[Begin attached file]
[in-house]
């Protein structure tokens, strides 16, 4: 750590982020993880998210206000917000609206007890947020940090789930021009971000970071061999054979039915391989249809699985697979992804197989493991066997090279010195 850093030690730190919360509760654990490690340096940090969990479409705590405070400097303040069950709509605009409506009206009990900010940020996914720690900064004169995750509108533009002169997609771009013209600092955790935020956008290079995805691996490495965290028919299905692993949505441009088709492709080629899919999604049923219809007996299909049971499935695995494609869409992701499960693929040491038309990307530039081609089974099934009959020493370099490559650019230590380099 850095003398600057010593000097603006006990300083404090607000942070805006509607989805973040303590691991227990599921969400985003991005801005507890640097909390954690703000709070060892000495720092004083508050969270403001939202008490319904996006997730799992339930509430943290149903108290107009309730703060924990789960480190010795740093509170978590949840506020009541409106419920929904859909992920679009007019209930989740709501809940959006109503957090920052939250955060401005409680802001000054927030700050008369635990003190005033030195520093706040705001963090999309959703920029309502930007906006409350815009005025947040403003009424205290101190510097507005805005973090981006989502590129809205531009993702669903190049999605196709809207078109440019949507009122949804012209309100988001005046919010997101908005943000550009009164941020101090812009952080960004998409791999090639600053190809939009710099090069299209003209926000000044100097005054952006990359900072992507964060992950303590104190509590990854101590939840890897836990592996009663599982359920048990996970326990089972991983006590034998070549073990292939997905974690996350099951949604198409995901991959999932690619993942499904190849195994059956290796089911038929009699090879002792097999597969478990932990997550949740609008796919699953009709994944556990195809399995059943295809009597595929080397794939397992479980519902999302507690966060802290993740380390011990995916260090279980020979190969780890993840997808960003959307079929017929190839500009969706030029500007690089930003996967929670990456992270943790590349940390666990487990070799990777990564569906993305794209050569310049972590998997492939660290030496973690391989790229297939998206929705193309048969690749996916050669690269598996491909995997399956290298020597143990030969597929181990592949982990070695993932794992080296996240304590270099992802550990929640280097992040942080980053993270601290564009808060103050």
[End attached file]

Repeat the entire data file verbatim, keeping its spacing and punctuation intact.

[in-house]
């Protein structure tokens, strides 16, 4: 750590982020993880998210206000917000609206007890947020940090789930021009971000970071061999054979039915391989249809699985697979992804197989493991066997090279010195 850093030690730190919360509760654990490690340096940090969990479409705590405070400097303040069950709509605009409506009206009990900010940020996914720690900064004169995750509108533009002169997609771009013209600092955790935020956008290079995805691996490495965290028919299905692993949505441009088709492709080629899919999604049923219809007996299909049971499935695995494609869409992701499960693929040491038309990307530039081609089974099934009959020493370099490559650019230590380099 850095003398600057010593000097603006006990300083404090607000942070805006509607989805973040303590691991227990599921969400985003991005801005507890640097909390954690703000709070060892000495720092004083508050969270403001939202008490319904996006997730799992339930509430943290149903108290107009309730703060924990789960480190010795740093509170978590949840506020009541409106419920929904859909992920679009007019209930989740709501809940959006109503957090920052939250955060401005409680802001000054927030700050008369635990003190005033030195520093706040705001963090999309959703920029309502930007906006409350815009005025947040403003009424205290101190510097507005805005973090981006989502590129809205531009993702669903190049999605196709809207078109440019949507009122949804012209309100988001005046919010997101908005943000550009009164941020101090812009952080960004998409791999090639600053190809939009710099090069299209003209926000000044100097005054952006990359900072992507964060992950303590104190509590990854101590939840890897836990592996009663599982359920048990996970326990089972991983006590034998070549073990292939997905974690996350099951949604198409995901991959999932690619993942499904190849195994059956290796089911038929009699090879002792097999597969478990932990997550949740609008796919699953009709994944556990195809399995059943295809009597595929080397794939397992479980519902999302507690966060802290993740380390011990995916260090279980020979190969780890993840997808960003959307079929017929190839500009969706030029500007690089930003996967929670990456992270943790590349940390666990487990070799990777990564569906993305794209050569310049972590998997492939660290030496973690391989790229297939998206929705193309048969690749996916050669690269598996491909995997399956290298020597143990030969597929181990592949982990070695993932794992080296996240304590270099992802550990929640280097992040942080980053993270601290564009808060103050």